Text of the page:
Office of Minnesota Attorney General Lori Swanson
445 Minnesota Street, Suite 1400
St. Paul, MN 55101

Additional Resources

The Minnesota Attorney General’s Office offers the following materials, which are designed to provide information to Minnesotans on issued related to loans and investments:

Minnesota Department of Commerce

The Minnesota Department of Commerce is the state agency that licenses state-chartered banks, payday lenders, and other state-chartered financial institutions in Minnesota. The Commerce Department also has the authority to regulate financial advisors and securities, including companies that issue securities, securities brokers, and securities agents. For more information or to file a complaint, contact the Commerce Department as follows:

Minnesota Department of Commerce
85 7th Place East, Suite 280
St. Paul, MN 55101
(651) 539-1500 or (800) 657-3602
www.mn.gov/commerce external link icon

Consumer Financial Protection Bureau

The Consumer Financial Protection Bureau is a federal agency that has authority to enforce various federal regulations and laws and to advocate on behalf of consumers as it relates to problems with banks, mortgages, credit cards, and financial institutions. For more information or to file a complaint, contact the Consumer Financial Protection Bureau as follows:

Consumer Financial Protection Bureau
PO Box 4503
Iowa City, IA 52244
(855) 411-2372
www.consumerfinance.gov external link icon

The Office of the Comptroller of the Currency

The Office of the Comptroller of the Currency is the federal agency with authority to license and regulate national banks. For more information or to file a complaint against a national bank, contact the Office of the Comptroller of the Currency as follows:

Office of the Comptroller of the Currency
Customer Assistance Group
1301 McKinney Street, Suite 3450
Houston, TX 77010
(800) 613-6743
www.occ.govexternal link icon

The Federal Deposit Insurance Corporation

The Federal Deposit Insurance Corporation (“FDIC”) is a federal agency with the authority to regulate state-chartered banks that do not join the federal reserve system. For more information or to file a complaint about a state-chartered bank that is not a member of the federal reserve system, contact the FDIC as follows:

Federal Deposit Insurance Corporation
Consumer Response Center
1100 Walnut Street Box #11
Kansas City, MO 64106
(877) 275-3342
www.fdic.gov external link icon

Board of Governors of the Federal Reserve System

The Federal Reserve Board of Governors is a federal agency with the authority to regulate state-chartered banks that are members of the Federal Reserve System. For more information or to file a complaint against a state-chartered bank that is a member of the Federal Reserve System, contact the Board of Governors as follows:

Board of Governors of the Federal Reserve System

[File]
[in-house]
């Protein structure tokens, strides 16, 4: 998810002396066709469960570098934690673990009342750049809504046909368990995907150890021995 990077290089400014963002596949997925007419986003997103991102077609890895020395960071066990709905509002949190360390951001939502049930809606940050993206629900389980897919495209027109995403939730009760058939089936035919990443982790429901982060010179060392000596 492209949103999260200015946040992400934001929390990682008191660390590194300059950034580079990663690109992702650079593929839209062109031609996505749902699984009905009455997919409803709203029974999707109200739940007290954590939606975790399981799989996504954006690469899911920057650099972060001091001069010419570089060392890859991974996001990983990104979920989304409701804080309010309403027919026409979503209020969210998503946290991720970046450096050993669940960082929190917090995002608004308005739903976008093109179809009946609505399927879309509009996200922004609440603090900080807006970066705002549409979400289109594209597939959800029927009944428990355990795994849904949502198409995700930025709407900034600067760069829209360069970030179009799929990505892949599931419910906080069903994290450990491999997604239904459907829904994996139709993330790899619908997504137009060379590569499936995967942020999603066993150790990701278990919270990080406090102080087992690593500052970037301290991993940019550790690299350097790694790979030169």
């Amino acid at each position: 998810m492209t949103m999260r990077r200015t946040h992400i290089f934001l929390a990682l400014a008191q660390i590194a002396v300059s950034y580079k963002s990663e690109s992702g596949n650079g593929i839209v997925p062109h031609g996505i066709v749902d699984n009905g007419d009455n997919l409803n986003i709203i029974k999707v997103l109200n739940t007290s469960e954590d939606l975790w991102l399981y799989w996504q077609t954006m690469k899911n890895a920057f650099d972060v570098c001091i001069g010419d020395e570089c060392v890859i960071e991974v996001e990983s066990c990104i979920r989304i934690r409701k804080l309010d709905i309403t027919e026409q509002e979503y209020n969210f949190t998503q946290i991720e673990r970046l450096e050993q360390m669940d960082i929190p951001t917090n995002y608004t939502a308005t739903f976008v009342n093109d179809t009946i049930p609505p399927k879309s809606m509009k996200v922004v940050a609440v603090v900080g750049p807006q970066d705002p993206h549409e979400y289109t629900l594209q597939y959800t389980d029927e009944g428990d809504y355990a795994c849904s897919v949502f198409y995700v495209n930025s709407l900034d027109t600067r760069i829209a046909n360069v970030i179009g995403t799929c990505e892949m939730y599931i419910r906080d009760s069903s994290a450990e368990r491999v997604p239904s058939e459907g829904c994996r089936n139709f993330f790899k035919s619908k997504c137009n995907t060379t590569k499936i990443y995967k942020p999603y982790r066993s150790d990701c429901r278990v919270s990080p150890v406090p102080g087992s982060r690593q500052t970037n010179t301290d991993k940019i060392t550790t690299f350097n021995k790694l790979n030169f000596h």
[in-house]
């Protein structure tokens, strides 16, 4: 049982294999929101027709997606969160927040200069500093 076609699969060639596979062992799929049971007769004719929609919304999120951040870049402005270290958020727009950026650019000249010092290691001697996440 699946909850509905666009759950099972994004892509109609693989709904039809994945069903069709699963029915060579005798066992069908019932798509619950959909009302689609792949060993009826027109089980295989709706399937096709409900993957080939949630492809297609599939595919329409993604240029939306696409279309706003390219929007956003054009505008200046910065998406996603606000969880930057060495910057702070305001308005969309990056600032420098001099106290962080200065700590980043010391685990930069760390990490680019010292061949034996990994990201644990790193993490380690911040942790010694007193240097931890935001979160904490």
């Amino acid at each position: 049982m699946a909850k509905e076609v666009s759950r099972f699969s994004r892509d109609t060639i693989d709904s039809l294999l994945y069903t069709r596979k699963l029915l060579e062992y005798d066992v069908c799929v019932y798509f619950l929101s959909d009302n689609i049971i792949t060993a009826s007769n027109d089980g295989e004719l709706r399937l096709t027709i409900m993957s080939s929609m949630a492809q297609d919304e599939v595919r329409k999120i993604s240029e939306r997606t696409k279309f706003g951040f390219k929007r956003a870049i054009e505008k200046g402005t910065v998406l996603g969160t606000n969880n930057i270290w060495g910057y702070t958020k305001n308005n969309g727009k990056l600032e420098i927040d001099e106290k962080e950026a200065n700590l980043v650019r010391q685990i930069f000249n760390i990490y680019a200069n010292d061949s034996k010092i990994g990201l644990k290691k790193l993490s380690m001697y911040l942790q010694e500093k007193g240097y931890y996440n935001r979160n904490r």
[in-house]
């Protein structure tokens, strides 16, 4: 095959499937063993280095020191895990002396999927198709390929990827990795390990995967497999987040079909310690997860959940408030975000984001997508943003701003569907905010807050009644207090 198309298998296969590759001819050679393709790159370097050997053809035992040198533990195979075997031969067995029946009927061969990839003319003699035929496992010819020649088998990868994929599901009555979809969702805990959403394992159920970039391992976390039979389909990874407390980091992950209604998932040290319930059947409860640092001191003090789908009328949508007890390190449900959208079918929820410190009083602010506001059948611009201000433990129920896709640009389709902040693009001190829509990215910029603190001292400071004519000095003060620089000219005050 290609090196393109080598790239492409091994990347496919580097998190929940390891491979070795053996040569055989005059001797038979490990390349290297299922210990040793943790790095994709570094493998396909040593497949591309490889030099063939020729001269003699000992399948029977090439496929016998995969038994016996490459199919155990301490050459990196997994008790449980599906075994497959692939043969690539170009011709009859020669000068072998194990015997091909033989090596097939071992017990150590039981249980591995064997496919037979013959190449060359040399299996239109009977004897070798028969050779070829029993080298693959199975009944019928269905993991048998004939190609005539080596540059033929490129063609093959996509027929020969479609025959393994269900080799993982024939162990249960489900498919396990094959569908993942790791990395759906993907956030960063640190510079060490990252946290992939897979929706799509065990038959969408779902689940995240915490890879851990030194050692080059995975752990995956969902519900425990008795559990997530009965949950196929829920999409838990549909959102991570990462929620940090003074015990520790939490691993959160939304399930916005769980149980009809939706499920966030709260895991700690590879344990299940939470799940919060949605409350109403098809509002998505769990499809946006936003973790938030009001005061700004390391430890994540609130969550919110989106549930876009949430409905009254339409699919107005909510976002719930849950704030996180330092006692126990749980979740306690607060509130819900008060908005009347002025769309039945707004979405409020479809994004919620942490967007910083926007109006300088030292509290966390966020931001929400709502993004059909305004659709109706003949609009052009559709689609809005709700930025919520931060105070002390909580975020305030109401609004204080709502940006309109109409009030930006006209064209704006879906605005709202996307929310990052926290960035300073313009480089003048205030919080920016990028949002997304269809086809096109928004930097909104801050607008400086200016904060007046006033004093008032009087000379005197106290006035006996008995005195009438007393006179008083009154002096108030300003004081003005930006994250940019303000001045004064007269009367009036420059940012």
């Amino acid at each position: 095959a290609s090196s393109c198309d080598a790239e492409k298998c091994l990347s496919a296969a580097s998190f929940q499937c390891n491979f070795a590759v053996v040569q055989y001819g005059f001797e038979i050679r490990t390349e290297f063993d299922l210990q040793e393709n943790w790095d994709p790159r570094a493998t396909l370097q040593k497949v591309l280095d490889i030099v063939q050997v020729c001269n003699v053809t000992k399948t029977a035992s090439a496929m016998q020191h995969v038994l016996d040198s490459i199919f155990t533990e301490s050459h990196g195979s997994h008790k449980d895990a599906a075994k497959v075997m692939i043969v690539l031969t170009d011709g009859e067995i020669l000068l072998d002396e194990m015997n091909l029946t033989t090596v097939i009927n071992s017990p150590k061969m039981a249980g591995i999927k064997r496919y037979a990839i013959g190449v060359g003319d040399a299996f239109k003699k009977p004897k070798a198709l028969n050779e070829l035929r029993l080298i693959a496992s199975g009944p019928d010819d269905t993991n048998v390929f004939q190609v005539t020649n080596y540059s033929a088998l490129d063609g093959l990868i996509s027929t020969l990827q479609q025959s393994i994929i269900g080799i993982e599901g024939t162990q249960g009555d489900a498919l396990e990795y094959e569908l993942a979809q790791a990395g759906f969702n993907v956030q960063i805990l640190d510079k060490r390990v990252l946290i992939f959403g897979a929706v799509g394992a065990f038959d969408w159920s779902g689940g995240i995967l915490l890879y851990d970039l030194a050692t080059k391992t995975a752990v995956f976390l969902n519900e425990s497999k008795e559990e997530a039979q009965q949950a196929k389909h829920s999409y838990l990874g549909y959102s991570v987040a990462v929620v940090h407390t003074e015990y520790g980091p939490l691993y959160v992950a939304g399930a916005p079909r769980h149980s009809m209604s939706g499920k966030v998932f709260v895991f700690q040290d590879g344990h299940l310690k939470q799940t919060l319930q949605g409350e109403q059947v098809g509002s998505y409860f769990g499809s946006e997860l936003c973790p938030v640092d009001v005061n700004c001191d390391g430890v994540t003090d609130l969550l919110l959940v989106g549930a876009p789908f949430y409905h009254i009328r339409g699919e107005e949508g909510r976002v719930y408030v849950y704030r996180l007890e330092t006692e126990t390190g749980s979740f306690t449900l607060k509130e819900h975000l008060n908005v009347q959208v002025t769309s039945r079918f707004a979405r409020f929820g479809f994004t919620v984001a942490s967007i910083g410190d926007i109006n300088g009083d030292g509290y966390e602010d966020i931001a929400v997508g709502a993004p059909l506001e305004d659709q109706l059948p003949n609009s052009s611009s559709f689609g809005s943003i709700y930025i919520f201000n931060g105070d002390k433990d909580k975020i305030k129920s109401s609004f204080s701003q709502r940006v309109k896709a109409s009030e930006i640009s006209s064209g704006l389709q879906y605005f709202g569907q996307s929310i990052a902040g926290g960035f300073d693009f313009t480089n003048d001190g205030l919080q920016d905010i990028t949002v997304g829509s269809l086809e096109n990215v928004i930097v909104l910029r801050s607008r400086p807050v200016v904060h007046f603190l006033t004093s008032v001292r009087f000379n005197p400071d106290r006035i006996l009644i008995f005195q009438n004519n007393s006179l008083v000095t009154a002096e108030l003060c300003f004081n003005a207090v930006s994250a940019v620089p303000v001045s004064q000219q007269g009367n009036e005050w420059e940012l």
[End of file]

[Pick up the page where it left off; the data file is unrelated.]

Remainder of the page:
Federal Reserve Consumer Help
P.O. Box 1200
Minneapolis, MN 55480
(888) 851-1920
www.federalreserveconsumerhelp.gov external link icon

National Credit Union Administration

The National Credit Union Administration is the federal agency with authority to license and regulate credit unions. For more information or to file a complaint about a credit union, contact the National Credit Union Administration as follows:

National Credit Union Administration
1775 Duke Street
Alexandria, VA 22314
(800) 755-1030
www.ncua.gov external link icon

U.S. Securities and Exchange Commission

The U.S. Securities and Exchange Commission (“SEC”) is federal agency with authority to regulate the securities industry and investigate complaints about securities sellers. For more information or to file a complaint, contact the SEC as follows:

U.S. Securities and Exchange Commission
100 F Street Northeast
Washington, DC 20549
(202) 942-8088
www.sec.gov external link icon

Financial Industry Regulatory Authority

The Financial Industry Regulatory Authority (“FINRA”) is a non-governmental regulator that has authority under federal law to discipline securities firms and individuals in the securities industry. FINRA maintains a list of registered investment advisors and securities brokers. For more information or to file a complaint, contact FINRA as follows:

Financial Industry Regulatory Authority (FINRA)
1735 K Street
Washington DC, 20006
(301) 590-6500
www.finra.orgexternal link icon

United States Commodity Futures Trading Commission

The U.S. Commodity Futures Trading Commission (“CFTC”) is a federal agency with the authority to regulate futures and options markets. For more information or to file a complaint, contact the CFTC as follows:

United States Commodities Futures Trading Commission
Three Lafayette Centre
1155 21st Street, NW
Washington D.C. 20581
(202) 418-5000
www.cftc.gov external link icon

Federal Trade Commission

The Federal Trade Commission (“FTC”) is the federal agency that has authority to take action against deceptive, fraudulent and unfair business practices in the marketplace. For more information or to file a complaint, contact the FTC as follows:

Federal Trade Commission
Consumer Response Center
600 Pennsylvania Avenue NW
Washington, DC 20580
(877) 382-4357
TTY: (866) 653-4261
www.consumer.ftc.gov external link icon